Seth Magaziner has awoken every day for more than seven years as Rhode Island’s state treasurer and seen a governor in the mirror.
Every decision, every word, every movement comes with that goal in mind, and for the most part, his strategy has worked.
He hasn’t looted the state’s money bin or run the pension system into the ground. He’s still the fundraising leader among the current Democratic candidates running for the state’s top job. And to his credit, he’s taken a lot of time to learn the inner workings of state government, develop his own views on key issues, and become the kind of policy wonk the governor’s office could use.
Fine, he’s not JFK when he’s got a microphone in his hands. But he has also proven that he’s more than some ambitious rich kid who has been handed everything in life.
Except that’s exactly how he’s acting right now.
If you haven’t heard, Magaziner is considering dropping out of the governor’s race in favor of a run for Congress to succeed retiring US Representative James Langevin. He hasn’t made a final decision yet, but one of the reasons you haven’t seen a flood of Democrats formally enter the race is because many of them were told over the weekend that Magaziner was switching over.
“I’m flattered by the many people who have encouraged me to consider running for Congress and I share their concern that Democrats need a strong candidate to hold the seat,” Magaziner said on Sunday. “While I feel I owe it to those who have reached out to consider the possibility, I also believe strongly in our campaign to bring strong economic leadership to the governor’s office and remain in the race for governor at this time.”
The only words in that statement that mattered were “at this time.”
Like when Danny Hurley was the coach of URI basketball until something shinier came along.
In Magaziner’s case, it’s not that being a freshman most likely in the minority party of the US House of Representatives is a better job than being governor. It just seems like it might be an easier Democratic primary to win.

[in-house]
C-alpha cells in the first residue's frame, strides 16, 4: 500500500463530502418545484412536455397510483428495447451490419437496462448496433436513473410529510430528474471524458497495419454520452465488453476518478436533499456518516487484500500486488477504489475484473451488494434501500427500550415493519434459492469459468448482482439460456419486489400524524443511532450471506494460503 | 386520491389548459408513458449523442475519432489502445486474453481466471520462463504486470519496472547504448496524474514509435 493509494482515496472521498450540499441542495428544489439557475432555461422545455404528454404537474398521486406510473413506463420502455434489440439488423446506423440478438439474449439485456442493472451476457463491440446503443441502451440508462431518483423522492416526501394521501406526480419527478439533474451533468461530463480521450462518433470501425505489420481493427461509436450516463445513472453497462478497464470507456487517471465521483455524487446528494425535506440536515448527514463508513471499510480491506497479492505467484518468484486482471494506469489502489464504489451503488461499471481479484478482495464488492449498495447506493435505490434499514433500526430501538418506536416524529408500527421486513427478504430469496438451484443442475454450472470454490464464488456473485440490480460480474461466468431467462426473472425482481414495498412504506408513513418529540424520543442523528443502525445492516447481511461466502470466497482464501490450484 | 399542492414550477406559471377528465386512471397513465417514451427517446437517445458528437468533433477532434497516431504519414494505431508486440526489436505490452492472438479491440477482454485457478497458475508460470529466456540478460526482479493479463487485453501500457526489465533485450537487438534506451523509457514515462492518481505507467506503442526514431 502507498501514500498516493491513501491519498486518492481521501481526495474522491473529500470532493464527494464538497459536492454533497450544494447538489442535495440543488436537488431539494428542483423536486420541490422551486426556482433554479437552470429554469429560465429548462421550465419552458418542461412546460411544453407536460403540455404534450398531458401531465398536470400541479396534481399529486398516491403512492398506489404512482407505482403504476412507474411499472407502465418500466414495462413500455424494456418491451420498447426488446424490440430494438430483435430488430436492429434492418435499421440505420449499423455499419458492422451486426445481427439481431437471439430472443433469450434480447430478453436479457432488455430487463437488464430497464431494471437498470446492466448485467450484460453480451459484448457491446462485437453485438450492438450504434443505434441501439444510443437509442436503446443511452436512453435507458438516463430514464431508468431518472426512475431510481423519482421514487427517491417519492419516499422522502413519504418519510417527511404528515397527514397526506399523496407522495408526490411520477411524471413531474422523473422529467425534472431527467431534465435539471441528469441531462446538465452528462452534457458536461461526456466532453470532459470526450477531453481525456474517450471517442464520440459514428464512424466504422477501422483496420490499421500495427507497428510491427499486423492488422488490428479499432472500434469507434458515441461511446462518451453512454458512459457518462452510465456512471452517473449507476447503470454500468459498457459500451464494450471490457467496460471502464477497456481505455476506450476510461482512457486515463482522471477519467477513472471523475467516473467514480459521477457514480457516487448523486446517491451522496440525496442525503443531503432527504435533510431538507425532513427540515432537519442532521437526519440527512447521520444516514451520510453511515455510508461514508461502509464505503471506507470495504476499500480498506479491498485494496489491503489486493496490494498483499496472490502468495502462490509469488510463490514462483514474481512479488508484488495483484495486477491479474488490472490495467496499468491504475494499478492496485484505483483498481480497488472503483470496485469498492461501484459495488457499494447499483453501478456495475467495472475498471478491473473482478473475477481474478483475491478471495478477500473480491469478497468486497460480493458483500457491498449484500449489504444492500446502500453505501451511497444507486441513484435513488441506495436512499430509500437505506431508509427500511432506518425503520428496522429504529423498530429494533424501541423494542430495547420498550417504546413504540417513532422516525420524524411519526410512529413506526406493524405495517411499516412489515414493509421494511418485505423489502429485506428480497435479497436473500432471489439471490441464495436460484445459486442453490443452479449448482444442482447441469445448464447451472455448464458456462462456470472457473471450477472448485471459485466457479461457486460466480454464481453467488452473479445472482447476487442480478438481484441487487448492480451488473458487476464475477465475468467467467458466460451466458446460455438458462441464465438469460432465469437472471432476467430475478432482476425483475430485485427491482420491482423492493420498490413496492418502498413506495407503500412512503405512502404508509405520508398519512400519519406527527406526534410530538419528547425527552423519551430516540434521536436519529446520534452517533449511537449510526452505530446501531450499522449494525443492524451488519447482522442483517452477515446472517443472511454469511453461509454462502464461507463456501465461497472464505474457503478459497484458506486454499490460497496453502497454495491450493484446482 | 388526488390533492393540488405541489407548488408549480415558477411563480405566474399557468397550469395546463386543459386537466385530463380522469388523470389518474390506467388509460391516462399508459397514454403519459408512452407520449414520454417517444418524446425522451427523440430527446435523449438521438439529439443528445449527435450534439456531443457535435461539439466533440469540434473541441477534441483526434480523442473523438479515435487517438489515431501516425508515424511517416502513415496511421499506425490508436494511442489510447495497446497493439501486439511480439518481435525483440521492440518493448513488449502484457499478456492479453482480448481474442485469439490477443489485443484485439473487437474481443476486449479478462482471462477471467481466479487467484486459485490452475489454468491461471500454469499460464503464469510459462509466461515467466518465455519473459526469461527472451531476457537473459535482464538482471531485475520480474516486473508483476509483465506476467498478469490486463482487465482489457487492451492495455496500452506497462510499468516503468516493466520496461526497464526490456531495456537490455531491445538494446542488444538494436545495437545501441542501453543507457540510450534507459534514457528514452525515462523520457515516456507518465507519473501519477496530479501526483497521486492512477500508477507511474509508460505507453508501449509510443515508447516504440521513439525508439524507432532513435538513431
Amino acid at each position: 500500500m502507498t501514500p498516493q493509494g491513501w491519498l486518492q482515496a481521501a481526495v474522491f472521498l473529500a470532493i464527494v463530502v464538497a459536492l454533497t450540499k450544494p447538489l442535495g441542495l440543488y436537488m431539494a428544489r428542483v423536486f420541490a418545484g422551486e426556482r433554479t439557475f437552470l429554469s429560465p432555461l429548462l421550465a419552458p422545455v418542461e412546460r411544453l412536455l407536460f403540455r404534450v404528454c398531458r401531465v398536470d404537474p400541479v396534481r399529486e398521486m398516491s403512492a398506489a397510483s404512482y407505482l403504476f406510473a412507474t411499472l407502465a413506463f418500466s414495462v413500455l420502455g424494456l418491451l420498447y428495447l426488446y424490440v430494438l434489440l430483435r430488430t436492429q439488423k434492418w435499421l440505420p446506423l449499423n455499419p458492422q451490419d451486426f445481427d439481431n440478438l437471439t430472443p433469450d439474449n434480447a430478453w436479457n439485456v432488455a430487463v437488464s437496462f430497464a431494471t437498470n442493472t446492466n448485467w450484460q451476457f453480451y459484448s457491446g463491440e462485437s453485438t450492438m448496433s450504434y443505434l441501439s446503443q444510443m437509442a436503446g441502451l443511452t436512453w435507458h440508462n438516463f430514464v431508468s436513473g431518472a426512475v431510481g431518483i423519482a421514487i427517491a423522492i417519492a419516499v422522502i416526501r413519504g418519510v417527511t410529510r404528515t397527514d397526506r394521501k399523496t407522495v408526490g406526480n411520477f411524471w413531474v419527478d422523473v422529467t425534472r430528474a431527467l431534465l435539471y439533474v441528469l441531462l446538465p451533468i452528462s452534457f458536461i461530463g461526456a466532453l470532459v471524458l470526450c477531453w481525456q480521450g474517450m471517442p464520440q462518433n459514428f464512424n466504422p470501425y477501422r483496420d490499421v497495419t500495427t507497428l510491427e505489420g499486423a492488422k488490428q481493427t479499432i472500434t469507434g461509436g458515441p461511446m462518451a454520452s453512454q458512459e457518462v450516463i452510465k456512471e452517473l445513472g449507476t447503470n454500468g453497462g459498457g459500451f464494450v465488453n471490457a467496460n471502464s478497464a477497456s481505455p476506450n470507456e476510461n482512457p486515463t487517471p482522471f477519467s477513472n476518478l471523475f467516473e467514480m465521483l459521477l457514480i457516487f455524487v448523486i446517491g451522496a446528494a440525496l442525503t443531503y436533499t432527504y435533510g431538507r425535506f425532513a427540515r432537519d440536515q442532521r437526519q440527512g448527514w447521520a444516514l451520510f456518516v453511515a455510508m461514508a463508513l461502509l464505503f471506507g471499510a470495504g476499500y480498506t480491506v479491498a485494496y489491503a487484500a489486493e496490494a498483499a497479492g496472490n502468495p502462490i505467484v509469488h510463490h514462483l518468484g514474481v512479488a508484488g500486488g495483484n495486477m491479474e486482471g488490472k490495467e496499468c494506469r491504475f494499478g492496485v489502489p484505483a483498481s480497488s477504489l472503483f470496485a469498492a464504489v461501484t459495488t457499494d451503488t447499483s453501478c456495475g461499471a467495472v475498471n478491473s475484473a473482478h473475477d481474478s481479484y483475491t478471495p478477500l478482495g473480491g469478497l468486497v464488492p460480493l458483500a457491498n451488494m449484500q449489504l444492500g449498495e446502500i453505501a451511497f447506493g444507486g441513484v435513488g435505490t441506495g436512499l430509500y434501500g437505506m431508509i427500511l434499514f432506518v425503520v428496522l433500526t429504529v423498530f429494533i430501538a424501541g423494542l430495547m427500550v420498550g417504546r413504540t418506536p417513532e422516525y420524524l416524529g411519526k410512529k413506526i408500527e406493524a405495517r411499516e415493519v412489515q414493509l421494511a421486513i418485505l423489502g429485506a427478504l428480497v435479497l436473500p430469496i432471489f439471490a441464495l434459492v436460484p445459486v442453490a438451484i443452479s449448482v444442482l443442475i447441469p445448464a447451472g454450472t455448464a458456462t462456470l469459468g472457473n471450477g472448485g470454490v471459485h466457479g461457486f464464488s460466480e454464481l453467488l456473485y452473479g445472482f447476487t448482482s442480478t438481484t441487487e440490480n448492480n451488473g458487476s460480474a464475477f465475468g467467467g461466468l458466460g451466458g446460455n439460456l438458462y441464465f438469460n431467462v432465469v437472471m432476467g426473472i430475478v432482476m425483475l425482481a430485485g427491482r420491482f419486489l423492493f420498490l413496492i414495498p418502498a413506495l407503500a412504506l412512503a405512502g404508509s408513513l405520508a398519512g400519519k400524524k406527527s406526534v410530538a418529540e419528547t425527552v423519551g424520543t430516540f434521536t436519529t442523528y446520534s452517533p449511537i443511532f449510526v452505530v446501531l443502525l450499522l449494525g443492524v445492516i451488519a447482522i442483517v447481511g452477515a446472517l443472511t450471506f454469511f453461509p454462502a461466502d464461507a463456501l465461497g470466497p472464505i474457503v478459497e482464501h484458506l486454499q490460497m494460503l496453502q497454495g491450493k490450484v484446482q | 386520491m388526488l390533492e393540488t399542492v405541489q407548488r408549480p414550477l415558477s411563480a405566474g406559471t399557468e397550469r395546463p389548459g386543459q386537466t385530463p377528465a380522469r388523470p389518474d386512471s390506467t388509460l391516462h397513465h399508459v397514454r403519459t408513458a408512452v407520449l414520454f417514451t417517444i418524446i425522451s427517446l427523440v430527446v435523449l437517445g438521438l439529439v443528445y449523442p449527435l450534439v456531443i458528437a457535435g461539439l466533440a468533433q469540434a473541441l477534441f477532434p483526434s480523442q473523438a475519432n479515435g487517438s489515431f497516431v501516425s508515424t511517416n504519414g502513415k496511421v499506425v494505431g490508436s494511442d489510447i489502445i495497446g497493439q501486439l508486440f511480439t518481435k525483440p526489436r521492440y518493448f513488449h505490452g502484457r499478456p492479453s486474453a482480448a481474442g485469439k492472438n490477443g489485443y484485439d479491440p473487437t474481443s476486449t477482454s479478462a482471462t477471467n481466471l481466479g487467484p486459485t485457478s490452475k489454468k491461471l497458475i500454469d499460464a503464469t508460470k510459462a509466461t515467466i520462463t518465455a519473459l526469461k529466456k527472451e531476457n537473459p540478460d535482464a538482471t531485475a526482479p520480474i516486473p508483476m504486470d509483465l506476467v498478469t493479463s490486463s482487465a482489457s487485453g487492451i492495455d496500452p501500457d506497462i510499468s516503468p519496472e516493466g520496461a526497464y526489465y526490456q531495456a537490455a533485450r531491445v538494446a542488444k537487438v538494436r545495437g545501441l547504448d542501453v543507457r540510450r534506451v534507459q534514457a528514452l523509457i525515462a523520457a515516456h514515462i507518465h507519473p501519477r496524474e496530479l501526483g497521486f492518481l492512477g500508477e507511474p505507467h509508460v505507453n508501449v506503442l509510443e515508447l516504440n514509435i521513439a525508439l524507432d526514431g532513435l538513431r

Powerful Democrats in this state are so concerned that a Republican like former Cranston mayor Allan Fung is going to win the more moderate 2nd Congressional District that they’re lobbying for someone who doesn’t even live in the district in an attempt to clear the primary field.
Step aside, former Democratic Party chairman Ed Pacheco and Omar Bah. Step aside, thoughtful state lawmakers who want to make the jump. Step aside, any woman at all.
To be clear, there’s nothing illegal about running for Congress in a district you don’t live in. But it’s exactly the kind of arrogant, elitist move that won’t play well against someone like Fung, whose wedding reception was at Twin Oaks and honeymoon was on Mulligan’s Island.
More important than the political lay of the land, a decision to exit the governor’s race would be letting a whole bunch of supporters down.
People like state Representative Karen Alzate, who has taken some heat as chair of the Legislative Black and Latino Caucus for being an early supporter of Magaziner for governor, even though Secretary of State Nellie Gorbea, a Latina, is a qualified candidate for the same job.
In her endorsement video, Alzate praised Magaziner’s leadership on school construction for helping Pawtucket build a new elementary school. That’s not just political rhetoric. Magaziner helped shape Rhode Island’s plan for spending hundreds of millions of dollars on school repairs.
Even Patrick Kennedy, a former congressman himself, knows where Magaziner can be most useful.
“Rhode Islanders need a Governor like @SethMagaziner who understands the mental health crisis we are facing,” Kennedy tweeted over the weekend.
And what’s his message to the experts and stakeholders he’s listened to over the past few years, the people who helped him craft relatively meaty plans for economic development, education, housing, and infrastructure?
I promise, I can still do all of those things when I’m a member of the Joint Committee on Printing.
Magaziner is expected to make his decision by the end of the week, and it won’t be an easy one. He’s not even close to being a shoo-in to win the Democratic primary for governor, and maybe it’s true that there’s an easier path to Congress.
But when he looks at himself in the mirror, he’ll see just another political opportunist.